1. What is the prevalence of force?
One Norwegian and one Danish study measured the use of force/sanctions, but most findings were not relevant to this review. Both studies reported the proportion of youth who had had their mobile phones taken away; about 40% in both. In the Danish study, this was more common for youth in foster homes than in institutions. No other types of force were measured.
2. What types of force are used?
Three Norwegian qualitative studies explored how different types of force were used. These types were force used in acute situations (typically restraint or seclusion/isolation), in addition to returning a child/youth who had run away; drug testing; limiting freedom of movement or assigning an adult to follow a child/youth; and denying access to mobile telephones or other electronic modes of communication.
3. How are force and setting limits understood (by children and youth, foster parents, and employees of child welfare institutions)?
Six studies explored different perspectives of force. In three Norwegian studies, a portion of participating youth understood force as the types of force that institutions were legally allowed to use, while others described it as “anything you yourself don’t want”. Employees of monitoring boards described force as both actions against the will of the child/youth, and actions regulated legally. Employees and leaders in institutions described force exclusively as the actions they were allowed to use. Some defined force as “physical limit-setting” or “robust care”. Two Swedish and one Dutch study explored further terms used to understand force, and to a lesser extent, setting limits.
4. What are the consequences of force (for children and youth)?
Four qualitative studies explored the consequences that force can have on children and youth living in child welfare institutions. Youth reported that force could end up being “normal” for institutional life, which made it difficult to see institutions as even temporary “homes”. This applied if one had experienced force directly or witnessed it used among others, and particularly if one witnessed physical, violent situations. Both youth and employees discussed how force was destructive for the relationships between the two parties, yet, many felt that force could be called for in certain situations. The Dutch study, which also included youth in secure and forensic institutions, reported consequences such as a powerlessness, loss of autonomy and meaning.
5. How can force be prevented in child welfare institutions and foster homes?
Six studies explored different aspects of preventing the use of force against children and youth in institutions or foster homes. One theme common to the majority of the studies was the importance of relationships. One suggestion was to include children and youth in designing preventative measures in institutions, for example by addressing prevention in house meetings or assessing force in client surveys. Another theme was employees’ need for guidance, and deliberations around ethics and their own feelings during acute situations. Three preventative measures were described in detail: Non-violent resistance, social work aimed at preventing use, and trauma-informed parenting/care.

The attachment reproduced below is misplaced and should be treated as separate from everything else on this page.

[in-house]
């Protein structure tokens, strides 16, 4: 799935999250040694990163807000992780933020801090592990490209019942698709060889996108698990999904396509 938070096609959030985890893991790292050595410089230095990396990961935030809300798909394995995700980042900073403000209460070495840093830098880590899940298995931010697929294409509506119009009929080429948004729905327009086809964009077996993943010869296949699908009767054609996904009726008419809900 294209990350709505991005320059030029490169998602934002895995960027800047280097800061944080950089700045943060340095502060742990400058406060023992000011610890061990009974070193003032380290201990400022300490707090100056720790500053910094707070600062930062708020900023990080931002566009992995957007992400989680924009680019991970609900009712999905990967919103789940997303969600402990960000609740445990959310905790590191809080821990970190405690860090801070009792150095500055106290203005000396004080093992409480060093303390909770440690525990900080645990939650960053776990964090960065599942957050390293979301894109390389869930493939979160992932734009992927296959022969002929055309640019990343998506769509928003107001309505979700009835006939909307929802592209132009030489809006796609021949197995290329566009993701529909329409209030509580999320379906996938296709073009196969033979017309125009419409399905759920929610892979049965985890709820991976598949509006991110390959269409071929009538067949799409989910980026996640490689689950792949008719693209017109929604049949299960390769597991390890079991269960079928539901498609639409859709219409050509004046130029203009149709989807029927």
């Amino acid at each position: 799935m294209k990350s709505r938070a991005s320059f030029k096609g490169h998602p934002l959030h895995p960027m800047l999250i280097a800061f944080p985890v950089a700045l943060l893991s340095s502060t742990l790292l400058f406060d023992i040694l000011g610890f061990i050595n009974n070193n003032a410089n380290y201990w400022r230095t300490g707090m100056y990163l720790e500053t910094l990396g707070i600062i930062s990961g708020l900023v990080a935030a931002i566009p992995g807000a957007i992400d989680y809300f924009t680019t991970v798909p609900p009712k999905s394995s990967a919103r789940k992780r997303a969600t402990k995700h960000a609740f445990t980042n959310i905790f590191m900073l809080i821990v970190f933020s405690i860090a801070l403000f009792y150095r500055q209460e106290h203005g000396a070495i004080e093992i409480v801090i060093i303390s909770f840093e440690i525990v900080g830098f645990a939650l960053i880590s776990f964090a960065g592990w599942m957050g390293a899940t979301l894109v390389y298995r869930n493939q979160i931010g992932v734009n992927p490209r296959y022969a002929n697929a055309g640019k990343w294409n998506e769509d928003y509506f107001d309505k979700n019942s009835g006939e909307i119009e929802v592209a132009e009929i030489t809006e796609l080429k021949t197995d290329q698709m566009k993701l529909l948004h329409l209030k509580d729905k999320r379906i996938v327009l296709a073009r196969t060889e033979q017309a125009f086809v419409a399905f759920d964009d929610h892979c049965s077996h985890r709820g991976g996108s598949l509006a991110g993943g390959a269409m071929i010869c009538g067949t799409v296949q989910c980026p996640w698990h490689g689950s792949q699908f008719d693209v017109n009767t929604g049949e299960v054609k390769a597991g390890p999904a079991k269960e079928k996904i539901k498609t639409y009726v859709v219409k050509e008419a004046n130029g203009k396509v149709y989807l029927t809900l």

6. What are the experiences regarding monitoring/auditing?
Four Norwegian studies explored the monitoring/auditing of the use of force within child welfare institutions, and the monitoring board’s roles, from the perspective of youth, employees, and the monitor. The extent to which youth understood their own rights varied greatly. Youth, employees, and monitors agreed that youth under-utilize their right to make formal complaints to the monitoring board. Employees of child welfare institutions, including leaders, had thorough understandings of the regulations surrounding force and its monitoring, but employees of the monitoring board were less confident in institutions’ knowledge. The extent to which the monitoring board provided training and guidance to institutions, instead of only monitoring/auditing, also varied.
Discussion and conclusion
This review was able to answer research questions regarding types of force, under-standings of force, and how children and youth as well as employees of child welfare institutions have experienced force. Findings highlight the overall negative experience of children and youth regarding force, both when experienced personally and as witnesses. Youth expressed interest in good relationships with opportunities for discussion in acute situations. We were not able to answer research questions regarding prevalence or consequences of force, reported quantitatively, from the included studies. Potential positive consequences of force appear rarely explored. Similarly scarce are data about setting limits in foster homes and the overlap between setting limits and using force. Finally, while several interventions to prevent or reduce the use of force were described, they were not evaluated.
We see a clear need for further research on numerous topics: measurements of the prevalence of different types of force, explorations of setting limits in foster homes and the relationship of setting limits and using force, and evaluations of preventative measures.